Posted on January 19, 2011 · Posted in TBI Voices
This entry is part 5 of 19 in the series Angela

Brain Injury Symptoms and Stress: Part Five of Angela’s Story

One of Angela’s biggest brain injury symptoms after the accident is what happens to her cognitive and emotional abilities when she gets stressed.  Yet before the accident, she was like the “big game” player, who the more the stress the better she performed.  Says Angela: “.  In the mortgage industry, there was a lot of challenges, that helps me to fuel, move faster, overcoming those hurdles what made my job exciting for me.”

Brain Injury Symptoms Fall Out

As with too many TBI survivors, Angela’s  after injury abilities (as opposed to disabilities) and the sadness which can pervade her mood raise the question that these changes are not attributable to the wreck, but to who Angela was.  Bad choices and horrible timing may have worsened or only amplified problems that had plagued Angela before.  All of which are brain injury symptoms. Angela was a woman in her 30’s who had left a long term relationship a few months before the wreck, who had sought counseling during that breakup, counseling where non-specific emotional and concentration issues were discussed.  Thus, to honestly assess brain injury symptoms it is important to hear the voices of co-workers and friends as to who Angela was before that day.

The Vice President of her company, the woman who hired Angela had this to say about why they hired Angela initially:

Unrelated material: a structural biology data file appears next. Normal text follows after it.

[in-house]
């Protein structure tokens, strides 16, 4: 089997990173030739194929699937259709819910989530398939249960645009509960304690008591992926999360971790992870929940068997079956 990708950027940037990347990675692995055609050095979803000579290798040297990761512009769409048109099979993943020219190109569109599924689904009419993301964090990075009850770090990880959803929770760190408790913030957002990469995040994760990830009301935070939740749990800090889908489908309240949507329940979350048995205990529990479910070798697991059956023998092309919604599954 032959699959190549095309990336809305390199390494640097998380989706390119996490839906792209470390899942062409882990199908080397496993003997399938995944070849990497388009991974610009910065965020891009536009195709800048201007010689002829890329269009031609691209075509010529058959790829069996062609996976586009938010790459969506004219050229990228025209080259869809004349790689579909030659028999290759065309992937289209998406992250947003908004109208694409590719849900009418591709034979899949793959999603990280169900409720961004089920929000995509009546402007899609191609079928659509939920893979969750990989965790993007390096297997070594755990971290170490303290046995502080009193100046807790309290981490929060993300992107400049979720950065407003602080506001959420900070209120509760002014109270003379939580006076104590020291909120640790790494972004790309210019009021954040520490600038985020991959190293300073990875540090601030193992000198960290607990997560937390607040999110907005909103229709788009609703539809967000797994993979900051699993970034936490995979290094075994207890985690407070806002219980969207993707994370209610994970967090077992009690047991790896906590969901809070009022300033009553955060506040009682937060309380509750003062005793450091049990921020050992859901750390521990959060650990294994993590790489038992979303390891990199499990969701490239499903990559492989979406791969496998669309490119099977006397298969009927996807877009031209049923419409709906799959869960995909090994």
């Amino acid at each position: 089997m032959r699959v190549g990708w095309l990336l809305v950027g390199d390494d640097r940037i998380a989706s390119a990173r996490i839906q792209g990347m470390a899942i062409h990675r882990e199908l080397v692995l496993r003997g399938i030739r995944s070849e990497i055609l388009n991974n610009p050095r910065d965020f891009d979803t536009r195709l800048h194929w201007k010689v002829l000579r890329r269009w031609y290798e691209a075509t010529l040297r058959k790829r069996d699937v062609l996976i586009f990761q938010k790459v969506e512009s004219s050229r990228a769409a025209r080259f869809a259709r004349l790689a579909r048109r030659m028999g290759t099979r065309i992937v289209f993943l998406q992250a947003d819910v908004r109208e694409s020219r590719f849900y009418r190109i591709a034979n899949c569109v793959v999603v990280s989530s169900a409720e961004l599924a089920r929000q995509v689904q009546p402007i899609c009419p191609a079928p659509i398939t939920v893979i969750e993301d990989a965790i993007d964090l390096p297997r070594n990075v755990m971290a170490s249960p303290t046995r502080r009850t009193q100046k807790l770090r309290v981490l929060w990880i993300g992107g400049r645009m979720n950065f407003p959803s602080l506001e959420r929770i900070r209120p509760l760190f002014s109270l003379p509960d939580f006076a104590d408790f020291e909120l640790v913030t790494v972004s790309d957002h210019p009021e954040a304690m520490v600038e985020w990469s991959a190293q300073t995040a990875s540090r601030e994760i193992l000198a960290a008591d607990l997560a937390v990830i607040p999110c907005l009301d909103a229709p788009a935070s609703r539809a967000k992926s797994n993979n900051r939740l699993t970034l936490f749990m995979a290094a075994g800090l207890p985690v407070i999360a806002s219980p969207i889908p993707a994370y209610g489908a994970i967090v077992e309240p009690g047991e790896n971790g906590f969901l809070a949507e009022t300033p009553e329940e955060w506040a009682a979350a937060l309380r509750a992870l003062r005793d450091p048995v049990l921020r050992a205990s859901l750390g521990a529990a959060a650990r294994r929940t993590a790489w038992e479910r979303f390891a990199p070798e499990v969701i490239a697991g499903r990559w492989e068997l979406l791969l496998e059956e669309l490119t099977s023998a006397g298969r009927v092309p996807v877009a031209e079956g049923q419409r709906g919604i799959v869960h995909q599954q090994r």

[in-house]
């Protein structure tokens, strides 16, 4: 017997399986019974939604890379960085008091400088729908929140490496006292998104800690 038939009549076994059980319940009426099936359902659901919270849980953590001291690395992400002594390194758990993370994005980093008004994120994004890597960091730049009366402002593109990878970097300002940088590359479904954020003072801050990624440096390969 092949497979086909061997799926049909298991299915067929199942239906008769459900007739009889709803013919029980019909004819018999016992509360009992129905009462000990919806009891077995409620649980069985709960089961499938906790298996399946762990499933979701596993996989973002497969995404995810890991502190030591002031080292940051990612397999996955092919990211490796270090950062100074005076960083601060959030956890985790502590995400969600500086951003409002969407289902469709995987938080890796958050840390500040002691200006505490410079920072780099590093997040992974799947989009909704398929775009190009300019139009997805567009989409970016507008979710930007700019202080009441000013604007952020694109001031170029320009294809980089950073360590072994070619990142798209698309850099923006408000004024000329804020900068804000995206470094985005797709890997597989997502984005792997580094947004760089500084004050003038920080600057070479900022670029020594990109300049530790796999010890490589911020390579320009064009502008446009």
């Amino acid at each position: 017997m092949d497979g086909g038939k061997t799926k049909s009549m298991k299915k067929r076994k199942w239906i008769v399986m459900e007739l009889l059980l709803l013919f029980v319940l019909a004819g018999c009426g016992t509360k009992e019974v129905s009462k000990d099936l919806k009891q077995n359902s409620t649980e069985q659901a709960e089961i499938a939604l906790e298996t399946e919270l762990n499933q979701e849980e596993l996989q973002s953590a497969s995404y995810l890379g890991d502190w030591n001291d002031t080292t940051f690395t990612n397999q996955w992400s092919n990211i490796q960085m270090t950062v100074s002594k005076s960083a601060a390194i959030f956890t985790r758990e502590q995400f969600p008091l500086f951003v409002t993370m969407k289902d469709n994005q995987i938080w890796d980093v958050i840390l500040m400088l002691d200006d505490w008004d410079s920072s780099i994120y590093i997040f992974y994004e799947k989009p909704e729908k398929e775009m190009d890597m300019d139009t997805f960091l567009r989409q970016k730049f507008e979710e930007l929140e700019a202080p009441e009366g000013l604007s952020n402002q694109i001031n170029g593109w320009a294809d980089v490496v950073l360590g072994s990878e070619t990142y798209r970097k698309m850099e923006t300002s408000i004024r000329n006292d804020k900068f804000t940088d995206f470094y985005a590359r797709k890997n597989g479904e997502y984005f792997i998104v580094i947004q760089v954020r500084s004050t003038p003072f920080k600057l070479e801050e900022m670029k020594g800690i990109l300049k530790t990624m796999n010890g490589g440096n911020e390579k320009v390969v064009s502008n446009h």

You know, from the interview itself she had the knowledge, first of all, just the firsthand experience of  the position in terms of processing loans, we were a  finance company for a homebuilder.  She was very upbeat, very positive,   through talking to her we  could,   ascertain that she was,  an organized individual in her personal and business life which was the things we were looking for.

But most  importantly that position had a lot of phone contact with customers, and customer service was a really important  aspect of that and just her overall personality and exuberance in her interview, she really kind of won us over in that.  She probably could have even less  experience and we still would have hired her because of  that.

The Vice President found Angela to be everything she had hoped she would be before the brain injury symptoms:

She became one of our higher performers in terms of her ability to, you know, meet the  numbers we were looking for and handle the volume we were  looking for.  She was very good with the customers, she had to work with both some internal customers, our sales  staff, as well was our home builder and then, of course, our borrowers, our external customers, and everybody was  very pleased with her.

She was just one of those people, I can’t claim  to be one, but always happy in life, never really came across anything that was — everything was a positive challenge, if there were any in front of her.  She always had a smile on her face, she was the kind of person that   if you were having a bad day she could pick you up; I  think that was the biggest I thing about her.

And she just was a very  motivated individual, very positive, very encouraging to  everyone, and it was nice to have that around the office,  you don’t always get that.

Her Vice President also described Angela as having excellent organizational and cognitive skills before the brain injury symptoms occured.

When you process loans you have to have a system, to be good at it you have to have a system and a certain way that you work your desk, so to speak.  And everything had a place, she had a system when she came in each day that she followed and, you know, you could just tell she was much more detailed than most.

For Part Six of Angela’s story, click here.

About the Author

Attorney Gordon S. Johnson, Jr.
Past Chair Traumatic Brain Injury Litigation Group, American Association of Justice :: 800-992-9447